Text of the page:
Non-Consultant Hospital Doctors European Working Time Directive (EWTD)
The European Working Time Directive limits the working week to 48 hours and has applied to most Irish workers since 1998. On 1st August 2004, it will apply to NCHDs in the Irish health service and a phased reduction in working hours to 48 hours, beginning with a 58-hour limit, will be required from that date.
The challenge is how to implement the Directive without compromising patient care. This will require a significant change to NCHD working patterns. In this regard, management has proposed that the first step should be a move from an ‘office hours’ 9am to 5pm Monday to Friday roster to a working week, rostered over a 24-hour span seven days per week. This will include a combination of rostered and overtime working and the introduction of a new payment structure.
Generations of Non-Consultant Hospital Doctors (NCHDs) have highlighted their plight of long working hours which average 75 hours per week. Their trade union, the Irish Medical Organisation (IMO) campaigned vigorously and successfully some years ago in Brussels for the extension of the protections of the European Working Time Directive to NCHDs.
Extraordinarily, the IMO now poses the greatest single impediment to the required reduction being realised from 1 August 2004. By refusing to agree to any changes in the current 9am – 5pm Monday to Friday rostering system, doctors make it impossible for their employers to even commence a phased reduction in their working hours, thereby ensuring a continuation of the huge overtime earnings that doctors have become accustomed to – €50,000 on average per doctor a year, a €200m overtime bill for hospitals nationwide.
At the heart of this stand-off with the IMO is an unresolved dispute as to when a doctor would qualify for overtime payments in the future. The IMO´s position is that all hours outside the hours of 9am – 5pm Monday to Friday are overtime by definition, irrespective of whether the doctor has actually worked his/her 39 hours. The management position, on the other hand, is that in common with all other workers, doctors should qualify for overtime payments only after they have completed their 39 hours work, i.e. from the 40th hour onwards. Despite an agreement in July 2002 in the Labour Relations Commission (LRC) to have this matter investigated by the Labour Court and a date set for a hearing in September 2002, the IMO reneged on their agreement with the HSEA and pulled out of the scheduled Court hearing at the last moment. It is the failure to resolve this issue that is at the heart of the present impasse.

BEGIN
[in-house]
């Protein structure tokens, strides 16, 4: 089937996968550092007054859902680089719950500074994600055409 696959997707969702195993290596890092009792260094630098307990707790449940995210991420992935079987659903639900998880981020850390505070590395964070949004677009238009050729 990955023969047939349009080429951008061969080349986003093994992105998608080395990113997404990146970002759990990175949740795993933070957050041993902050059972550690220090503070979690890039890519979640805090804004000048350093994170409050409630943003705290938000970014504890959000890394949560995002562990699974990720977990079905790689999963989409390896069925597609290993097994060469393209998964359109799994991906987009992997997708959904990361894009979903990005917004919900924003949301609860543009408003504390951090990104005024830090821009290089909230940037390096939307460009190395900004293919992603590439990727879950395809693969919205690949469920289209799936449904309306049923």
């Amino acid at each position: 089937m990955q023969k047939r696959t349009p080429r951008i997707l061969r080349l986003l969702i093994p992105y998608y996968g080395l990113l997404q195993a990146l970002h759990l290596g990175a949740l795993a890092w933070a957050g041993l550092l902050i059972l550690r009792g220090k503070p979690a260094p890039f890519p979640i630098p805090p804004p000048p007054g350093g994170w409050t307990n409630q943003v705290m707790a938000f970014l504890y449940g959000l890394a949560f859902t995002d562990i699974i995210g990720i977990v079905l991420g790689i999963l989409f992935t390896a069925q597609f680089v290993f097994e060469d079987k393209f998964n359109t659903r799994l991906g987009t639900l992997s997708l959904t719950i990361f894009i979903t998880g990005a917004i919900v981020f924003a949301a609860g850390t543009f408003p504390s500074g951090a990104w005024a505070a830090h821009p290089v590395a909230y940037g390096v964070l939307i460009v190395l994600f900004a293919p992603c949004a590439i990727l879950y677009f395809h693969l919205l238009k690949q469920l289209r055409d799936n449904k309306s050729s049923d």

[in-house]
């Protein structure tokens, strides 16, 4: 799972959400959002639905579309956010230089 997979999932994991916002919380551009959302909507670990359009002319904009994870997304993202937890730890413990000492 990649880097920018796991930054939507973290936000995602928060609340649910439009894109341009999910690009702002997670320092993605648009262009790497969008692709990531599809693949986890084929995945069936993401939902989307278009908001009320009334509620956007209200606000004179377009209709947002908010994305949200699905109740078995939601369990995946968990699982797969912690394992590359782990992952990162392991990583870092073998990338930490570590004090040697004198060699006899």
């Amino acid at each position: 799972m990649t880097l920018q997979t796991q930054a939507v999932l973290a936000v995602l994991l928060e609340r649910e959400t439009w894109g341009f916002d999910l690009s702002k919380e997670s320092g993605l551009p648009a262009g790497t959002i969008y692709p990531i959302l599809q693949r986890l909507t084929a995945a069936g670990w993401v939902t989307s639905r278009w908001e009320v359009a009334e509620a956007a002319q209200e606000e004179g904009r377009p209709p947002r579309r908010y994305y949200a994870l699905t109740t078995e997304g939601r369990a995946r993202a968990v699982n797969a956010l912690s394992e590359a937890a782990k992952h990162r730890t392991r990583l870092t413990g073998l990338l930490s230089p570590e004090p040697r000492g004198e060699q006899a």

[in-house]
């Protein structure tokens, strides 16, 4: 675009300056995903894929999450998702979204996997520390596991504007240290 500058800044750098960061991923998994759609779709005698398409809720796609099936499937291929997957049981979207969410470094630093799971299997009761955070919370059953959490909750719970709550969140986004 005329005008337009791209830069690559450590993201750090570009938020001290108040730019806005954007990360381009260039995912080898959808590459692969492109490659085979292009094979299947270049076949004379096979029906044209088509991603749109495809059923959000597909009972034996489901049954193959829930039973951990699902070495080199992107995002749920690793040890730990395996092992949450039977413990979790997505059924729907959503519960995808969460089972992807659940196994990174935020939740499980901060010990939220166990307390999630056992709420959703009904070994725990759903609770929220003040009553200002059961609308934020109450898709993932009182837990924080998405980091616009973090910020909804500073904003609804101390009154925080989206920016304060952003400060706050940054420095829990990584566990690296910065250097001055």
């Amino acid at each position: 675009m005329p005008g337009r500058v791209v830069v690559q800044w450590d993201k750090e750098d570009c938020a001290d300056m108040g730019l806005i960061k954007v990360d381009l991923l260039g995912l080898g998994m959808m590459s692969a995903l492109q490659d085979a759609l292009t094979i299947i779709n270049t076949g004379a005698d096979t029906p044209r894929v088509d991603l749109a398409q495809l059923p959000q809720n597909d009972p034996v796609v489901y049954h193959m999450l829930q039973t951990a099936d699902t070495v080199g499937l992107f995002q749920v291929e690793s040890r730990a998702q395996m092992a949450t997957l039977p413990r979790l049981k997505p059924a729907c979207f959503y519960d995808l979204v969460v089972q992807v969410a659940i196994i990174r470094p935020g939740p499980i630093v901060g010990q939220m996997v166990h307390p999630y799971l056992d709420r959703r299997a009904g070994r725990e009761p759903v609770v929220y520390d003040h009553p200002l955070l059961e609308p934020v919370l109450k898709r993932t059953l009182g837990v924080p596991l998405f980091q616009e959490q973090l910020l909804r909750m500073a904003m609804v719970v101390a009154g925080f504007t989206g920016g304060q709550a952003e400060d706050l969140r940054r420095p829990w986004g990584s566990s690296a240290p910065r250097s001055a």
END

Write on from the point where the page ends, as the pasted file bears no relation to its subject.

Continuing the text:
Another impediment to preparing the groundwork for implementing the Directive has been the non-participation of Hospital Consultants and NCHDs in the proposed joint implementation groups to design compliant rosters and the logistics of implementing these rosters. The Consultants´ non-cooperation is because of an ongoing dispute over medical indemnity.
In the meantime, significant preparatory work has been underway. The Hanly Report set out a detailed implementation plan for reducing NCHD hours. Since then, a national co-ordinator and support team have been appointed, draft rosters and hours recording systems developed and extensive work undertaken by health agencies at local level. Advice on safe, EWTD compliant rosters has been provided to the Department of Health & Children and health employers by the medical training bodies. The Medical Education& Training Group is set to issue training principles agreed with each training body. Management continues to work in partnership with the training bodies and the Medical Council and are absolutely committed to ensuring that medical training will continue to the highest
However, without the co-operation of the medical profession, it is well nigh impossible to arrive at the right solutions to the challenges posed by the Directive for the hospital service.